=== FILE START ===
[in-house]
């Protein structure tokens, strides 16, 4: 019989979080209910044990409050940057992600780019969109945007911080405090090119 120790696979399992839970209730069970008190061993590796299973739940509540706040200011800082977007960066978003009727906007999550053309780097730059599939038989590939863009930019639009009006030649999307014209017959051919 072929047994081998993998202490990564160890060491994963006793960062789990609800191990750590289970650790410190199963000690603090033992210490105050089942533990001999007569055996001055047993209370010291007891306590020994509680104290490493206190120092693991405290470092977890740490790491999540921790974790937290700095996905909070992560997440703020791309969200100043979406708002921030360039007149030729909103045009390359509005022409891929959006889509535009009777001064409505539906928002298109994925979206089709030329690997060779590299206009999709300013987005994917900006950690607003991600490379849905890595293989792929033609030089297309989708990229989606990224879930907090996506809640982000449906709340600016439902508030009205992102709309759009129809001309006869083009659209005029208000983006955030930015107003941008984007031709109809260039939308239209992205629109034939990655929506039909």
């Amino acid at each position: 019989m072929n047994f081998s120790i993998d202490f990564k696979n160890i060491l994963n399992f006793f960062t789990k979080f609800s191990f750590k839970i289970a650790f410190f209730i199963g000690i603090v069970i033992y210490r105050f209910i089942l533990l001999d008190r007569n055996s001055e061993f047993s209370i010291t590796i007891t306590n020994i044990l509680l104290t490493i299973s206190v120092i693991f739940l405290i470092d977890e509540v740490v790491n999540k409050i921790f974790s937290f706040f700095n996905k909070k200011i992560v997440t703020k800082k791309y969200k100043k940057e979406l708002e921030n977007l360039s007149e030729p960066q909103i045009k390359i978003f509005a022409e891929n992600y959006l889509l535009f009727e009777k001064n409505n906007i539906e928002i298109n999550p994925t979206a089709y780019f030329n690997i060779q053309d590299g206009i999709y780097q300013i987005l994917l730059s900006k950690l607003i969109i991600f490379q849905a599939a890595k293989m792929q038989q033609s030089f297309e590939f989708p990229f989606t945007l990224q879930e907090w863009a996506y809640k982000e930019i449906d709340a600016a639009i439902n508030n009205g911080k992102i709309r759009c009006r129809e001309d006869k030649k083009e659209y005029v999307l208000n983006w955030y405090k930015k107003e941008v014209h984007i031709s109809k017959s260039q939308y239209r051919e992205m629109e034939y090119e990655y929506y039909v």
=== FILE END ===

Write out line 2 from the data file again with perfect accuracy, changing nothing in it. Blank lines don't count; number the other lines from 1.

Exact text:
């Protein structure tokens, strides 16, 4: 019989979080209910044990409050940057992600780019969109945007911080405090090119 120790696979399992839970209730069970008190061993590796299973739940509540706040200011800082977007960066978003009727906007999550053309780097730059599939038989590939863009930019639009009006030649999307014209017959051919 072929047994081998993998202490990564160890060491994963006793960062789990609800191990750590289970650790410190199963000690603090033992210490105050089942533990001999007569055996001055047993209370010291007891306590020994509680104290490493206190120092693991405290470092977890740490790491999540921790974790937290700095996905909070992560997440703020791309969200100043979406708002921030360039007149030729909103045009390359509005022409891929959006889509535009009777001064409505539906928002298109994925979206089709030329690997060779590299206009999709300013987005994917900006950690607003991600490379849905890595293989792929033609030089297309989708990229989606990224879930907090996506809640982000449906709340600016439902508030009205992102709309759009129809001309006869083009659209005029208000983006955030930015107003941008984007031709109809260039939308239209992205629109034939990655929506039909």